The British government is changing the law to make any products containing nicotine licensed as medicinal, including e-cigarettes.
It will have significant implications for labelling and ensure that factors, such as the amount of nicotine within items, will be regulated.
Under the new Tobacco Products Directive proposed by the European Commission, regulation of all products containing nicotine will come into force.
The revised directive was officially adopted by the European Council in March 2014, following its formal approval by the European Parliament the previous month.
However, the UK government has determined the Medicines and Healthcare Products Regulatory Agency (MHRA) will regulate the market earlier in the UK, as the European Union (EU) rules look set to come into force in 2016.
Under the MHRA plans, e-cigarettes will be subject to tighter safety and quality controls, with the rules extending to packaging and labelling.
Labels on products will have to include information about potential hazards associated with them and details of the contents.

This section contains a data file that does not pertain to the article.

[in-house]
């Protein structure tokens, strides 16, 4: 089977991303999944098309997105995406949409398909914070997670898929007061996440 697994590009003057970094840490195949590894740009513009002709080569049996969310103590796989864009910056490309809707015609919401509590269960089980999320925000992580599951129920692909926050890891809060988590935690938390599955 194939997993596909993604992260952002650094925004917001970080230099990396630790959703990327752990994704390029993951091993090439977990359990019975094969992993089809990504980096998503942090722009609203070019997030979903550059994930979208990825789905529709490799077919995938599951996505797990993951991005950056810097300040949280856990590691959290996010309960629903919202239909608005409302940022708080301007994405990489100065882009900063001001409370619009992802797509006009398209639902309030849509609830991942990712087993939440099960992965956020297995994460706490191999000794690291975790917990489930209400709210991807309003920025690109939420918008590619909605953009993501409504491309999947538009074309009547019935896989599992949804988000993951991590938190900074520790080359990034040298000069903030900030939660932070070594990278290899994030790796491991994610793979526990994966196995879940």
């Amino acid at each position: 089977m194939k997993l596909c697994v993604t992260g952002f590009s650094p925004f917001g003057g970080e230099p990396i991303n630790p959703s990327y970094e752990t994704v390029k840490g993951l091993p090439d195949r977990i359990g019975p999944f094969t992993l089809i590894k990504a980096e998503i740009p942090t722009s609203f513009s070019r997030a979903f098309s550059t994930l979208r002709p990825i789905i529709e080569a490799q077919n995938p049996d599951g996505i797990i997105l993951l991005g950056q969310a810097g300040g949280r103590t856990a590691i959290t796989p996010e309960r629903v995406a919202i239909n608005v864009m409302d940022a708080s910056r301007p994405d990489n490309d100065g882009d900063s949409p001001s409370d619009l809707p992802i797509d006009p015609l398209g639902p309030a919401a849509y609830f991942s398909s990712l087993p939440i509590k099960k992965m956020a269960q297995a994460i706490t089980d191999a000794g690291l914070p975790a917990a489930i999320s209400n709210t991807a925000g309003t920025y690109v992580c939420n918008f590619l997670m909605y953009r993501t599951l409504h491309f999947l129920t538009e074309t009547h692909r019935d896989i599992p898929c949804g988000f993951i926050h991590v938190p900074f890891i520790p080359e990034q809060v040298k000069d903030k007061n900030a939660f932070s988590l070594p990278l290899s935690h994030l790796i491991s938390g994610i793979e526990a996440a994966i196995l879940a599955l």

By regulating nicotine-containing items as medicines, the government aims to make them safer and more effective, and assist people in stopping smoking.
MHRA group manager of vigilance and risk management of medicines Jeremy Mean commented: "Some nicotine-containing products are already licensed and the government's decision to work towards medicines licensing for all these products is designed to deliver quality products that will support smokers to cut down and to quit."
A public consultation on the issue of nicotine-containing products in 2010 prompted the government's announcement, having found that the public health community supported medicinal licensing.
The EU Tobacco Products Directive covers the manufacture, presentation and sale of tobacco and related products, and is intended to improve health protection standards within Europe.
An estimated 1.3 million people in the UK use e-cigarettes, which are currently regulated as consumer products and subject to labelling rules as such.
MHRA research into nicotine-containing products found that levels of the stimulant can vary widely from what is stated on the label.